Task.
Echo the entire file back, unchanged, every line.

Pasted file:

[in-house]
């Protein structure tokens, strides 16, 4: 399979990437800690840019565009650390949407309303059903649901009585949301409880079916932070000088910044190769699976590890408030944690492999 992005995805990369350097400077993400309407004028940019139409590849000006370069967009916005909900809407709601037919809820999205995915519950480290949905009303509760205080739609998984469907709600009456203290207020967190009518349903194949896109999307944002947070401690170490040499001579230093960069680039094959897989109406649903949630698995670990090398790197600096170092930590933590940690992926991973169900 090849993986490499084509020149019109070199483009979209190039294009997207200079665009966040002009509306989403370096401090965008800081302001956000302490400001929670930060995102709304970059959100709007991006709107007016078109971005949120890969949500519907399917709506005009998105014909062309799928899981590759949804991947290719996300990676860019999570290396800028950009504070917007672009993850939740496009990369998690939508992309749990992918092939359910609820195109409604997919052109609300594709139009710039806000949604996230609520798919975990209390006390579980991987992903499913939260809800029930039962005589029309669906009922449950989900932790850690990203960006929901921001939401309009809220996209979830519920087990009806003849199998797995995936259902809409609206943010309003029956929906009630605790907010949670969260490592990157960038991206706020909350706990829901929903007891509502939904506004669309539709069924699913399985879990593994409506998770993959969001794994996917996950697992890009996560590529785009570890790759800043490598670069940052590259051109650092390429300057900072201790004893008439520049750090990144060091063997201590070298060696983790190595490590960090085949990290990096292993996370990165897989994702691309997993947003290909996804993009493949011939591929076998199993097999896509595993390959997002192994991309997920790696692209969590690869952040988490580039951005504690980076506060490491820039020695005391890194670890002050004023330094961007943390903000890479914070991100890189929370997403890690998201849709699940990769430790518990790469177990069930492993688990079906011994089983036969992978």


[in-house]
């Protein structure tokens, strides 16, 4: 399979990437800690840019565009650390949407309303059903649901009585949301409880079916932070000088910044190769699976590890408030944690492999 992005995805990369350097400077993400309407004028940019139409590849000006370069967009916005909900809407709601037919809820999205995915519950480290949905009303509760205080739609998984469907709600009456203290207020967190009518349903194949896109999307944002947070401690170490040499001579230093960069680039094959897989109406649903949630698995670990090398790197600096170092930590933590940690992926991973169900 090849993986490499084509020149019109070199483009979209190039294009997207200079665009966040002009509306989403370096401090965008800081302001956000302490400001929670930060995102709304970059959100709007991006709107007016078109971005949120890969949500519907399917709506005009998105014909062309799928899981590759949804991947290719996300990676860019999570290396800028950009504070917007672009993850939740496009990369998690939508992309749990992918092939359910609820195109409604997919052109609300594709139009710039806000949604996230609520798919975990209390006390579980991987992903499913939260809800029930039962005589029309669906009922449950989900932790850690990203960006929901921001939401309009809220996209979830519920087990009806003849199998797995995936259902809409609206943010309003029956929906009630605790907010949670969260490592990157960038991206706020909350706990829901929903007891509502939904506004669309539709069924699913399985879990593994409506998770993959969001794994996917996950697992890009996560590529785009570890790759800043490598670069940052590259051109650092390429300057900072201790004893008439520049750090990144060091063997201590070298060696983790190595490590960090085949990290990096292993996370990165897989994702691309997993947003290909996804993009493949011939591929076998199993097999896509595993390959997002192994991309997920790696692209969590690869952040988490580039951005504690980076506060490491820039020695005391890194670890002050004023330094961007943390903000890479914070991100890189929370997403890690998201849709699940990769430790518990790469177990069930492993688990079906011994089983036969992978």